I have realized that it is easier to give the respect a person deserves rather than giving them the respect they think they deserve.

#2 Your life, your choice.

I mean everything that happens in our lives is our personal choice. We choose to be happy. We choose to be sad. We choose to get hurt. We choose to hurt somebody. Outside forces play a factor in our decision-making, but it is always our choice that matters. We can also choose to let others decide for us. It’s our choice.

Say you are going through rough times, it doesn’t necessarily follow that we feel sad or down, we can choose to feel otherwise. It’s your choice if you want to feel terribly hurt after a heart break, but you can also choose to move-on and be happy.

When you have come to the realizations that it is your choice that really matters, it would be easier for you to get into the bottom of your problems and solve it. Easier because you don’t have to blame…

#3 Quit blaming.

This realization pinches my heart every time I think deeply about it.

I have been in a situation wherein a lot of people are involved. It is complicated and I took most of the impact it made. It is always easier to point fingers during those times and say “Hey! I’m going through all of this because of you. It’s all your fault.” But no, I decided not to look far and blame everybody else with all the troubles I have been through.

Instead of holding grudges and keeping hatred, I tried to look into them. I tried to see through them. I even tried to situate myself in theirs and tried to understand their disappointments. Yes, everybody has their disappointments and once you realized that they also go through pain and hardships, you would realize that they are also like you.

When you start seeing the disappointments of others, you can compare them with yours and soon you’ll realize that at some point, everybody is luckier than everybody else.

#4 ALWAYS keep a strong relationship with our family.

Our family loves us beyond any love that there is. They are the people who would accept us and all our facets. They are also the same people who made us who we are.

One of the biggest decisions I made is to give up a lot up things just to keep our family. I have to step up and be the bigger man. I have to broaden my mind and strengthen my defenses just to solve problems we have.

I chose to fix something that is permanent and ditch out something that would eventually fade. I did that because I know that at the end of the day, it is my family who would embrace me despite all my disappointments and hang-ups.

#5 It is fine to have regrets.

Maybe you’ve heard a lot of people say that they have no regrets, I am not one of them and I feel no shame.

I believe that it is better to acknowledge your regrets because you will learn something from not experiencing something. And it’s always fun to leave some things unexplained and unknown.

Live with your regrets, not in them.

#6 Not everybody matters.

We cannot choose the people who would come and go in our lives. It is not like accepting and ignoring friends on Facebook. But what we have control with is the people who would make an impact, people whose words would affect us.

I’ve learned that not everyone we know has something good to say to and abut us. I decided to filter out those who matter to me and those who didn’t. It’s like having an automated filtering device inside my head which functions whenever I hear a thing being said about me. Whenever someone insignificant says something bad about me, I’ll just let them be because they don’t really matter to me. It’s also for saving myself from too much negative stuff.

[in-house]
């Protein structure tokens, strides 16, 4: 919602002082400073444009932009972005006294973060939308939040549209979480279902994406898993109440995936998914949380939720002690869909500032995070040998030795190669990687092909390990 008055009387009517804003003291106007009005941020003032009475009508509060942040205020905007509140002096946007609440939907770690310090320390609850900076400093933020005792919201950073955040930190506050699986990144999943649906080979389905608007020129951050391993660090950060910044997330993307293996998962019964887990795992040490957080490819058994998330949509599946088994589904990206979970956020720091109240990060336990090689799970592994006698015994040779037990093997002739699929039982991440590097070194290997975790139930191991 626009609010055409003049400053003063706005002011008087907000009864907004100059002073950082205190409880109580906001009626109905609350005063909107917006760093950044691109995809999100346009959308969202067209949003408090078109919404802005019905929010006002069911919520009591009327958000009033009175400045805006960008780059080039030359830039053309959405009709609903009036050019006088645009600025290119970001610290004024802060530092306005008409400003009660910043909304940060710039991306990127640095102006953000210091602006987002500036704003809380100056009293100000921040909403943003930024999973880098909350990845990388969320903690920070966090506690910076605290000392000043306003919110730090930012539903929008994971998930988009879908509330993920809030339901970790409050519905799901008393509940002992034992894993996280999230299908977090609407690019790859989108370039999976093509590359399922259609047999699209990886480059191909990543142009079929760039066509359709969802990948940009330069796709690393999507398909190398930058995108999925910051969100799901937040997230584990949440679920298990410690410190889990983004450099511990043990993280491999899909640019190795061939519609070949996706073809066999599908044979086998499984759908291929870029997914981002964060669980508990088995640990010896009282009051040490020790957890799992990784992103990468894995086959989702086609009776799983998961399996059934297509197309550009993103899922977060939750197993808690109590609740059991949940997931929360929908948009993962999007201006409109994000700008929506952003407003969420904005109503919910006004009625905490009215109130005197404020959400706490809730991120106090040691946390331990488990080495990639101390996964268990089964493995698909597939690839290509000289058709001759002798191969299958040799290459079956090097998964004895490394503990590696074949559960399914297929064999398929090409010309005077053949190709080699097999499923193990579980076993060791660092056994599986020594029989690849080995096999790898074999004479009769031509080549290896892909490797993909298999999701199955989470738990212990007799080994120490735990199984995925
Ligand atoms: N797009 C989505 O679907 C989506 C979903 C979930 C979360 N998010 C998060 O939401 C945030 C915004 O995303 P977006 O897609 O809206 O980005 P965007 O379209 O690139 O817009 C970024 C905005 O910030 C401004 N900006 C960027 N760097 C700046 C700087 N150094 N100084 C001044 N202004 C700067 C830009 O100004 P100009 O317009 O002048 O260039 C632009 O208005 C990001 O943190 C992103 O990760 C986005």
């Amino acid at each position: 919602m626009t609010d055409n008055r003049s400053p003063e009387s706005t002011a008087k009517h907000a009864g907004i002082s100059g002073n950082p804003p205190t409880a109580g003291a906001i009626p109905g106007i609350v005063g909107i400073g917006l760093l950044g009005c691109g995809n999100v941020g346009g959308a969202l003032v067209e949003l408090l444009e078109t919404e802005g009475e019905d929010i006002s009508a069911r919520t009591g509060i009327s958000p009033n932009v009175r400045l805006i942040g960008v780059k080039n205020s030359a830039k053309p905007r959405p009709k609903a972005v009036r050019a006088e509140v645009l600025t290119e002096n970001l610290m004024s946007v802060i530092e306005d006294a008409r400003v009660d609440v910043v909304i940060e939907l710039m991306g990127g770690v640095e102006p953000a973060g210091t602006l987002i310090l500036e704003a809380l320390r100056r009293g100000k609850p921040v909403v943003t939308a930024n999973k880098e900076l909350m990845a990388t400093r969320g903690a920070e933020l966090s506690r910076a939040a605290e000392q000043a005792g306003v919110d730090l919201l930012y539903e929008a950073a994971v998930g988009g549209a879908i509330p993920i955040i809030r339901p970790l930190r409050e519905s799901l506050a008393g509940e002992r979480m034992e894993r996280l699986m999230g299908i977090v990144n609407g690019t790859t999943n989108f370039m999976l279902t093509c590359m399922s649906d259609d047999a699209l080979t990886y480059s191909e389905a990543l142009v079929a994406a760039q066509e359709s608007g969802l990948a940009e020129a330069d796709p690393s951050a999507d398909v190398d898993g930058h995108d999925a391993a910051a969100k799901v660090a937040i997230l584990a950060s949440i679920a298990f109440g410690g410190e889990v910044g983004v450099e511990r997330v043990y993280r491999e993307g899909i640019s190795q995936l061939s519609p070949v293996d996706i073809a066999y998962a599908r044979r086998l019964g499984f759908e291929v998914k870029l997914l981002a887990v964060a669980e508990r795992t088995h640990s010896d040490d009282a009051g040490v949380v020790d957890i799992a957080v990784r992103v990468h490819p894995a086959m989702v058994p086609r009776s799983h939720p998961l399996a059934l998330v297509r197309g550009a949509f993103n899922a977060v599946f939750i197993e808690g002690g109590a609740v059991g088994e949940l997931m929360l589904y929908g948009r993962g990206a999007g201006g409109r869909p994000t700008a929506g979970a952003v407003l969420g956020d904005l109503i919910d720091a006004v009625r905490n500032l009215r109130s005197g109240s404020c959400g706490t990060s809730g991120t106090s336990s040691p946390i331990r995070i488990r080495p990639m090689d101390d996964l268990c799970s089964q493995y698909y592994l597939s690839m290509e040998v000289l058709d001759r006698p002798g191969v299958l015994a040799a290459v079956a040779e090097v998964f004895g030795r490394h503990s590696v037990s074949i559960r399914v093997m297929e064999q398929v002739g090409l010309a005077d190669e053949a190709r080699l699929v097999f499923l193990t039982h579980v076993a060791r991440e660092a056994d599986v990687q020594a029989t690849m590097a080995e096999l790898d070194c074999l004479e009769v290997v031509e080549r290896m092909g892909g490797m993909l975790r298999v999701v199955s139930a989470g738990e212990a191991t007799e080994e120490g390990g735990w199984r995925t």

I also try not to explain things to everybody because some people don’t need explanations, they just WANT them.

#7 Nothing is more discouraging than unappreciated sarcasm.

But it’s fun at times.

_____

They say that once you hit rock bottom, there is nowhere to go but ‘up’. Then I realized that there are more important things than going up and staying on top.

It’s sad to think that I have to learn things the hard way, still I learned something. I was given a chance to see things in a bigger picture. My failures have opened my eyes to see the other side of things.

I know that there are some things I failed to write, but I guess some realizations are better left undocumented because there are some things in life that cannot be put to words.

And to make up with the lack of inspiration on my post, I’ll just add some of my favorite quotes from one of my favorite books, Tuesday with Morrie by Mitch Albom, which accompanied me throughout my journey to seeing things in a greater perspective.

“What if today were my last day on earth? … the culture doesn’t encourage you to think about such things until you’re about to die. We’re so wrapped up with egotistical things, career, family, having enough money, meeting the mortgage, getting a new car, fixing the radiator when it breaks – we’re involved in trillions of little acts just to keep going. So we don’t get into the habit of standing back and looking at our lives and saying, Is this all? Is this all I want? Is something missing? … You need someone to probe you in that direction. It just won’t happen automatically.”

“… detachment doesn’t mean you don’t let the experience *penetrate* you. On the contrary, you let it penetrate you *fully*. That’s how you are able to leave it.

Take any emotion – love for a woman, or grief for a loved one…. if you hold back on the emotions – if you don’t allow yourself to go all the way through them – you can never get to being detached, you’re too busy being afraid. You’re afraid of the pain, you’re afraid of the grief. You’re afraid of the vulnerability that loving entails.

But by throwing yourself into these emotions, by allowing yourself to dive in, all the way, over your head even, you experience them fully and completely. You know what pain is. You know what love is. You know what grief is. … I have experienced that emotion. I recognize that emotion. Now I need to detach from that emotion for a moment.”

“Same for loneliness: you let go, let the tears flow, feel it completely – but eventually be able to say, ‘All right, that was my moment with loneliness. I’m not afraid of feeling lonely, but now I’m going to put that loneliness aside and know that there are other emotions in the world, and I’m going to experience them as well.”